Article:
Stress Tests are being used for several purposes in the recent past. As a macroprudential surveillance tool, Stress Tests attempt to identify build-up of systemic risk and vulnerabilities in the financial system. The US and the European Union have used Stress Tests as a crisis management tool. The Supervisory or Microprudential Stress Tests assess an individual bank’s health. Stress Tests are also being used as a part of the regulatory capital framework by prescribing the minimum level of capital that a bank must maintain even under stress situations. In addition, banks carry out their own internal stress tests from risk management and strategic perspectives.
The post crisis regulatory reforms have profound implications for risk management and capital planning in banks. Internationally, the supervisory authorities are focusing on adequacy of buffers (viz., capital buffers, leverage buffers, liquidity buffers, systemic-bank buffer and Pillar 2 buffer). This has implications for capital planning and discretionary distributions by banks.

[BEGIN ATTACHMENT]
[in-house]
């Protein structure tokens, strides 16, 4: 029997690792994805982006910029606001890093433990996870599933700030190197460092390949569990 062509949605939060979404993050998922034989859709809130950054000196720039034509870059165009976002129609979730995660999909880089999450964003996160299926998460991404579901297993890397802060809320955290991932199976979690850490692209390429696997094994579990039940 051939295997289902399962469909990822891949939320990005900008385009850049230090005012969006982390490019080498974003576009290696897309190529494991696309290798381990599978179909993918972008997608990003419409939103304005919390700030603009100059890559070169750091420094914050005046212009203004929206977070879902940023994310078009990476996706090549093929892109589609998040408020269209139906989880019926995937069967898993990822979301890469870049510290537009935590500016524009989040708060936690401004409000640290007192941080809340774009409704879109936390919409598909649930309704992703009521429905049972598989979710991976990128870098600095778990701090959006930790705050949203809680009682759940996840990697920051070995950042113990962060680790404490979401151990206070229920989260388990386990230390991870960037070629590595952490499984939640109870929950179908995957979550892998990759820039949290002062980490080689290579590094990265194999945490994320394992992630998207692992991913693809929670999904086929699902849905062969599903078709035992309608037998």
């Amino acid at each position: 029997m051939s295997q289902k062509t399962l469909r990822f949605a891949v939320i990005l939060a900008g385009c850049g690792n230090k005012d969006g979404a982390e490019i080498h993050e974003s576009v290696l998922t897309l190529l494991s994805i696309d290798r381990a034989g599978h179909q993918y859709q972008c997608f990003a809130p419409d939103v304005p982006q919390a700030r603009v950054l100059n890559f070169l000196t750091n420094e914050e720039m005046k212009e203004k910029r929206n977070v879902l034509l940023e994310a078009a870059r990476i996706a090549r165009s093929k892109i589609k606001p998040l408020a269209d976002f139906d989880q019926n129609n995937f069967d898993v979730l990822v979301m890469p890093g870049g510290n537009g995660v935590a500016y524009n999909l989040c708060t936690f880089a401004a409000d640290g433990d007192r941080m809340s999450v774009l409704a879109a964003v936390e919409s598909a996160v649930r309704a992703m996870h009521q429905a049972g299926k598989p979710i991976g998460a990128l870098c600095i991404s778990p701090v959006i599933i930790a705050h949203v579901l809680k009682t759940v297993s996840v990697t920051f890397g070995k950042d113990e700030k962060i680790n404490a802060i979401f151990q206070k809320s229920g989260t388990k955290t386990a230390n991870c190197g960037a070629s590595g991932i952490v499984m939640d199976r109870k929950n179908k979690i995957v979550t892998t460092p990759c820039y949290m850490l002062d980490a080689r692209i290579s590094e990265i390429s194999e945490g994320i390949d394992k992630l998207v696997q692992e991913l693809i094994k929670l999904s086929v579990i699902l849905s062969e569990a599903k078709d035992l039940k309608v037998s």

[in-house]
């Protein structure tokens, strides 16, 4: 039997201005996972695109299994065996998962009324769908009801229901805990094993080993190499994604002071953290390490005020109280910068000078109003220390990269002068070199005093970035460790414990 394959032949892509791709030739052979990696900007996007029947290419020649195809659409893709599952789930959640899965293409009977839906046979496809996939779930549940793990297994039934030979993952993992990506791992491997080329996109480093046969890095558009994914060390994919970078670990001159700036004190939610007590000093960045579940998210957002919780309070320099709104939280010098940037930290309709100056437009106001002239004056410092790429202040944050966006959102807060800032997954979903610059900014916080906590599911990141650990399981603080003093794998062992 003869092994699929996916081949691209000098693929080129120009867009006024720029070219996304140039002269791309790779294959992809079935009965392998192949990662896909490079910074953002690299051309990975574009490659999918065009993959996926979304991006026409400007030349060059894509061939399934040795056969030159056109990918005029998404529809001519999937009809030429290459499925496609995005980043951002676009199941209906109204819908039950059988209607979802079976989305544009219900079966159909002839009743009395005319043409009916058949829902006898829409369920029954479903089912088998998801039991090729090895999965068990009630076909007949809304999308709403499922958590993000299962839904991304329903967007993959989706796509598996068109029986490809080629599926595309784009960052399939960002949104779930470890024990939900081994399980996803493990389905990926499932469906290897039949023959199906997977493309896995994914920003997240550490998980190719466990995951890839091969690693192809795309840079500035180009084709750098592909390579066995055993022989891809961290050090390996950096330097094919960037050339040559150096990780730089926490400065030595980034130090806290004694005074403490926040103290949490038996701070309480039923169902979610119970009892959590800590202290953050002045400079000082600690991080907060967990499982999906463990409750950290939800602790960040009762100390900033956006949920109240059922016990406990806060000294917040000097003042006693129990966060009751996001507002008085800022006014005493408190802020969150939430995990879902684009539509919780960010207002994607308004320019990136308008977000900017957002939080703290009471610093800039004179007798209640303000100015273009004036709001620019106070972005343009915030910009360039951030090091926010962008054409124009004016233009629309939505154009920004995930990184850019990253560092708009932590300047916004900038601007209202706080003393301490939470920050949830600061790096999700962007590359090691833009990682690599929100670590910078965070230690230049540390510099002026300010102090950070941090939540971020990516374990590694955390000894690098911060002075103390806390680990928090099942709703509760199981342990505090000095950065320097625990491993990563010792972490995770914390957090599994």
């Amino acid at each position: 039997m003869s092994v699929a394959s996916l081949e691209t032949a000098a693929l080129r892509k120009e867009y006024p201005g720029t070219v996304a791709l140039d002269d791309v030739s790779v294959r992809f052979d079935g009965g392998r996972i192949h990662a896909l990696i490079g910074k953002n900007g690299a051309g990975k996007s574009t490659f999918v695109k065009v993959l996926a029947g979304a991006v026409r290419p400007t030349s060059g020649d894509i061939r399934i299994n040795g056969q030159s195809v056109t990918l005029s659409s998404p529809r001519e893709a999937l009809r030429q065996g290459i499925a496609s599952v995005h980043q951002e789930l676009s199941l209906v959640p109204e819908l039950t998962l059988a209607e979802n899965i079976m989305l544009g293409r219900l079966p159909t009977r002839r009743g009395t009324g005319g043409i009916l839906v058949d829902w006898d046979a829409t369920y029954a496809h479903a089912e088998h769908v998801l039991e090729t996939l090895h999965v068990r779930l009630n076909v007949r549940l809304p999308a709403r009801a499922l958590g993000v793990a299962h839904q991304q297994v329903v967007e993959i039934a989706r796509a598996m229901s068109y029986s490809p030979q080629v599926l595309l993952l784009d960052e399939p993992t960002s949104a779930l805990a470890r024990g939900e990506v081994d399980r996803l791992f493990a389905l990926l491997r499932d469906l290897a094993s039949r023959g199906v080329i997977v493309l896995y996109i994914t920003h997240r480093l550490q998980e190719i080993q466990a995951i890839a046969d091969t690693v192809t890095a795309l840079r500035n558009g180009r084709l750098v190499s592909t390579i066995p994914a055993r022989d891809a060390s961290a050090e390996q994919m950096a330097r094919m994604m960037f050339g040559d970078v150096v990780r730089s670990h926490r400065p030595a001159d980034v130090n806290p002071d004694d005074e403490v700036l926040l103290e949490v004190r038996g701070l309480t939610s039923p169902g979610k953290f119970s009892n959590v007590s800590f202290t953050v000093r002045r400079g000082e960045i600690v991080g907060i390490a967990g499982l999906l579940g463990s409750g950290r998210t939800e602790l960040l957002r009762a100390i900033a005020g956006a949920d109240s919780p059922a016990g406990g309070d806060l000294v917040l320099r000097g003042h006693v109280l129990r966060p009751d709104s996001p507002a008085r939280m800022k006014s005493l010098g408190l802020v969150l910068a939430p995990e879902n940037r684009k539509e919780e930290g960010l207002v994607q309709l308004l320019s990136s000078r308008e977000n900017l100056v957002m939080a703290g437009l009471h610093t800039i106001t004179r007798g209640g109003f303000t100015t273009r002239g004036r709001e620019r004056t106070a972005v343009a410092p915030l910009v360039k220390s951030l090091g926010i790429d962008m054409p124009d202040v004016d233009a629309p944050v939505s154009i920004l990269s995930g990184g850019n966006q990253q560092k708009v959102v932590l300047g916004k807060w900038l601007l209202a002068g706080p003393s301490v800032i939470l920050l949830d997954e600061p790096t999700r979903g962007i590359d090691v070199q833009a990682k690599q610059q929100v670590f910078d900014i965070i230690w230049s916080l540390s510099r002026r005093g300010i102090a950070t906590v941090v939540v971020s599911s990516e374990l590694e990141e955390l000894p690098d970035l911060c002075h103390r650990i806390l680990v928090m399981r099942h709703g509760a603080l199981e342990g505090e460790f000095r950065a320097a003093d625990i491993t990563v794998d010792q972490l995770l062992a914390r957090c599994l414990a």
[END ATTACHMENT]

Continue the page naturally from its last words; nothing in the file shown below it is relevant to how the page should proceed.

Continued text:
In the Indian context, RBI’s Financial Stability Report (Dec 2016) assesses (i) the performance of the financial sector on functional aspects and (ii) resilience using macro-stress tests through scenarios and single factor sensitivity analyses. The resilience of the Indian banking system is assessed against macroeconomic shocks by using a series of macro-stress tests for credit risk at the system, bank-group and sectoral levels.
In the context of the above developments at the global and Indian level, the Program will focus on practical implementation of frameworks for Stress Testing, risk management and capital planning. Experts from abroad and India will make presentations on topics such as:
Ø Global developments in Micro and Macro Stress Testing
Ø Basel III Capital Buffers and Capital Planning: International Best Practices
Ø Stress Testing of banks in Europe: Recent Developments, Lessons Learned
Ø Stress Testing the Indian Banking System by RBI
Ø How to implement Stress Testing in a Bank: Key Issues and Challenges
ØLiquidity Risk Management: Supervisory expectations